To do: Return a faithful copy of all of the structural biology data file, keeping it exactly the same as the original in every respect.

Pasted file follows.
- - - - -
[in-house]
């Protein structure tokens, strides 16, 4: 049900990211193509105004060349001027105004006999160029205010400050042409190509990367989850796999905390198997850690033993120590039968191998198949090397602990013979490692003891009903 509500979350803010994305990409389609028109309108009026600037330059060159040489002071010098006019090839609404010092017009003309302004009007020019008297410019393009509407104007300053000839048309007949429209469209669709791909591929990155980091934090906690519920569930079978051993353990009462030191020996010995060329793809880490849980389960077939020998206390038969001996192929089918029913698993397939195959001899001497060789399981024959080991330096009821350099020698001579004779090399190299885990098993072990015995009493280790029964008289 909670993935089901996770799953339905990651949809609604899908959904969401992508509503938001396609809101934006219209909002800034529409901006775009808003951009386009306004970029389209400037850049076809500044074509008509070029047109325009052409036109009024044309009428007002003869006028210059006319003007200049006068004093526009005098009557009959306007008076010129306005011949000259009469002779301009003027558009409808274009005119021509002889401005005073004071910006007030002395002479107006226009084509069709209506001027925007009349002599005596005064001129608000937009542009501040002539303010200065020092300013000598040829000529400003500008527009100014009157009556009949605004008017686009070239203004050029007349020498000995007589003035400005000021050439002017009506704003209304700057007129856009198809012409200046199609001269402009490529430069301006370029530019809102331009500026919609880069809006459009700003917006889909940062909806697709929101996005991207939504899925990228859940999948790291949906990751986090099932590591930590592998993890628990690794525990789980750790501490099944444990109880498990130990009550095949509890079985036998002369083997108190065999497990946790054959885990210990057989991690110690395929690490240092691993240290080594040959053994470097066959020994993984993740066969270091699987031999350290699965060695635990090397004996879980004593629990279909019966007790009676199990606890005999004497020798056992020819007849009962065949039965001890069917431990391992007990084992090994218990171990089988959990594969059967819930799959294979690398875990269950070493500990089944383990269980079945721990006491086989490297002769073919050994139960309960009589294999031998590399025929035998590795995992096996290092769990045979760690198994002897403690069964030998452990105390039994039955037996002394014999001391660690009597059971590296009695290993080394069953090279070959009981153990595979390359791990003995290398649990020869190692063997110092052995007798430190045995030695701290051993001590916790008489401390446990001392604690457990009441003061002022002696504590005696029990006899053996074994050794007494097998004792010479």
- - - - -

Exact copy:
[in-house]
């Protein structure tokens, strides 16, 4: 049900990211193509105004060349001027105004006999160029205010400050042409190509990367989850796999905390198997850690033993120590039968191998198949090397602990013979490692003891009903 509500979350803010994305990409389609028109309108009026600037330059060159040489002071010098006019090839609404010092017009003309302004009007020019008297410019393009509407104007300053000839048309007949429209469209669709791909591929990155980091934090906690519920569930079978051993353990009462030191020996010995060329793809880490849980389960077939020998206390038969001996192929089918029913698993397939195959001899001497060789399981024959080991330096009821350099020698001579004779090399190299885990098993072990015995009493280790029964008289 909670993935089901996770799953339905990651949809609604899908959904969401992508509503938001396609809101934006219209909002800034529409901006775009808003951009386009306004970029389209400037850049076809500044074509008509070029047109325009052409036109009024044309009428007002003869006028210059006319003007200049006068004093526009005098009557009959306007008076010129306005011949000259009469002779301009003027558009409808274009005119021509002889401005005073004071910006007030002395002479107006226009084509069709209506001027925007009349002599005596005064001129608000937009542009501040002539303010200065020092300013000598040829000529400003500008527009100014009157009556009949605004008017686009070239203004050029007349020498000995007589003035400005000021050439002017009506704003209304700057007129856009198809012409200046199609001269402009490529430069301006370029530019809102331009500026919609880069809006459009700003917006889909940062909806697709929101996005991207939504899925990228859940999948790291949906990751986090099932590591930590592998993890628990690794525990789980750790501490099944444990109880498990130990009550095949509890079985036998002369083997108190065999497990946790054959885990210990057989991690110690395929690490240092691993240290080594040959053994470097066959020994993984993740066969270091699987031999350290699965060695635990090397004996879980004593629990279909019966007790009676199990606890005999004497020798056992020819007849009962065949039965001890069917431990391992007990084992090994218990171990089988959990594969059967819930799959294979690398875990269950070493500990089944383990269980079945721990006491086989490297002769073919050994139960309960009589294999031998590399025929035998590795995992096996290092769990045979760690198994002897403690069964030998452990105390039994039955037996002394014999001391660690009597059971590296009695290993080394069953090279070959009981153990595979390359791990003995290398649990020869190692063997110092052995007798430190045995030695701290051993001590916790008489401390446990001392604690457990009441003061002022002696504590005696029990006899053996074994050794007494097998004792010479």